Older adults may have all the luck when it comes to staying healthy, so long as they enjoy a walk, slow dancing, or a good game of table tennis. A new study shows the health benefits older adults reap from these activities is on par with moderate or vigorous exercise—if they get enough.

The College of Public Health and Human Sciences at Oregon State University (OSU), Corvallis, Ore, was ground zero for new research that shows 300 minutes of light exercise per week provides some significant health benefits for people older than age 65 years.

Brad Cardinal, a professor in the College of Public Health and Human Sciences, and co-author of the study, says 5 hours is all older people need to reap an array of health benefits.

“There appears to be some real value in devoting at least three percent of the 168 hours available in a week to these light forms of physical activity,” Cardinal says. He adds that older adults may be more reluctant to participate in moderate to vigorous exercise because of health concerns, including fear of injury.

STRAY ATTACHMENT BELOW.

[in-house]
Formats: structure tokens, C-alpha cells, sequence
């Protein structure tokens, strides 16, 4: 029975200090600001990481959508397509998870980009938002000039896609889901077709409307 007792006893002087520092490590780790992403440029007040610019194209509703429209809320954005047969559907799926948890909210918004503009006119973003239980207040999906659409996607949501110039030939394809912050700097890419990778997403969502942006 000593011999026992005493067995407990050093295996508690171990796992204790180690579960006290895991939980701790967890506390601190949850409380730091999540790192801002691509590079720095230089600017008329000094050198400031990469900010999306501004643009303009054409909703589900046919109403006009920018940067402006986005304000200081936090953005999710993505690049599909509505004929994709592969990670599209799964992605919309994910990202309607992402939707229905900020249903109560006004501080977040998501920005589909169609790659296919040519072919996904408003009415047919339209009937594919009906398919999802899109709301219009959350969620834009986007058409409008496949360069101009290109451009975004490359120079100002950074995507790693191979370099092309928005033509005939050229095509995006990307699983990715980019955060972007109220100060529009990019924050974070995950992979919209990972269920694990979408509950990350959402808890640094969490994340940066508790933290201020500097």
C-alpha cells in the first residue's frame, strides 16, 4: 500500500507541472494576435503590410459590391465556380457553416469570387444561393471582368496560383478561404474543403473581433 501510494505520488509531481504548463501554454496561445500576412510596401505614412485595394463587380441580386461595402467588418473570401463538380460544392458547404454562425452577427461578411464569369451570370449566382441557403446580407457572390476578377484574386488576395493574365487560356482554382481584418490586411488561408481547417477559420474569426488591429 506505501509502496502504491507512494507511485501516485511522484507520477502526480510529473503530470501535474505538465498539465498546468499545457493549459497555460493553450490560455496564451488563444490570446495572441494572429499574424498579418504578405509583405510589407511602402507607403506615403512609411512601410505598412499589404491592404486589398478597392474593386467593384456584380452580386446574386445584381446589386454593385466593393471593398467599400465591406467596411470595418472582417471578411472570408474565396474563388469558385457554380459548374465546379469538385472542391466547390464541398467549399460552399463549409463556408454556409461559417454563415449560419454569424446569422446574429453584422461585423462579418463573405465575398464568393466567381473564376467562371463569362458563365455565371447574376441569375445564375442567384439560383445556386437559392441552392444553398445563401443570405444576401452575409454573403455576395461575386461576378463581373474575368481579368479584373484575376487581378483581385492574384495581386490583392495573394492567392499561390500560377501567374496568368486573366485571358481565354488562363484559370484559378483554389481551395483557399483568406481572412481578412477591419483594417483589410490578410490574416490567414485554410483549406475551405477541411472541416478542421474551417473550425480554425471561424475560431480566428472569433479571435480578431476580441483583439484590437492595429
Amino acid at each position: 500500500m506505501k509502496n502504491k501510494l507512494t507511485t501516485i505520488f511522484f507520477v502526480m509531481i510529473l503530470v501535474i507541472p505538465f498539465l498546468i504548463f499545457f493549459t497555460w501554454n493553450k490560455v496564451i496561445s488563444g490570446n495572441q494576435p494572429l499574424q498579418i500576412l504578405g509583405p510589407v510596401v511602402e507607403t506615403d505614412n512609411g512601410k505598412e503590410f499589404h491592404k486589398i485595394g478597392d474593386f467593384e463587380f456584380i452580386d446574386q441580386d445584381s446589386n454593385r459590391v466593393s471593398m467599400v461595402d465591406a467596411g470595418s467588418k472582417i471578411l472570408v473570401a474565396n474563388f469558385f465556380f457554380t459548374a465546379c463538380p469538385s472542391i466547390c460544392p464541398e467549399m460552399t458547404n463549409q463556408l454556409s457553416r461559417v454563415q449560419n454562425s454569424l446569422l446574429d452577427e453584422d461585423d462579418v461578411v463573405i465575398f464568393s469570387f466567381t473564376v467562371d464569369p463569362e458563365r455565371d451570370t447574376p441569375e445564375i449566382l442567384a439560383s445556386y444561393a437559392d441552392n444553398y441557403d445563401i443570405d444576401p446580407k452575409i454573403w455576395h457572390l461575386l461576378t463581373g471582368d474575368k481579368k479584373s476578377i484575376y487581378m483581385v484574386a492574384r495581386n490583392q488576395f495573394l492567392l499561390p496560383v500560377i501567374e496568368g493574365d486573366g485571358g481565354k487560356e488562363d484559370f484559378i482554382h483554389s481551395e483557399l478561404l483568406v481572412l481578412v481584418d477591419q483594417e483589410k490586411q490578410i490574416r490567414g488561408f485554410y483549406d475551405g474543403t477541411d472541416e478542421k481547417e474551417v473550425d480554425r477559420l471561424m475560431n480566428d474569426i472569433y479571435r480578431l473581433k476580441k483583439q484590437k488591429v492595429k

The researchers examined data from the 2003-06 National Health and Nutrition Examination Survey.

According to the OSU media release, the study found that older adults who participated in light-intensity exercise activities for 300 minutes or more were 18% healthier, overall, than peers who did not log that much light activity. They reportedly had lower body mass index (BMI), smaller waist circumference, better insulin rates, and were less likely to have chronic diseases, Cardinal said.

“These findings highlight that, in addition to promoting moderate-intensity physical activity to older adults, we should not neglect the importance of engaging in lower-intensity, movement-based behaviors when the opportunity arises,” said lead author Paul Loprinzi, PhD, assistant professor of exercise science and health promotion at the University of Mississippi.

“For example, instead of talking on the phone in a seated position, walking while talking will help increase our overall physical activity level.”

The study was published in the current issue of the American Journal of Health Promotion.

[Source: Oregon State University]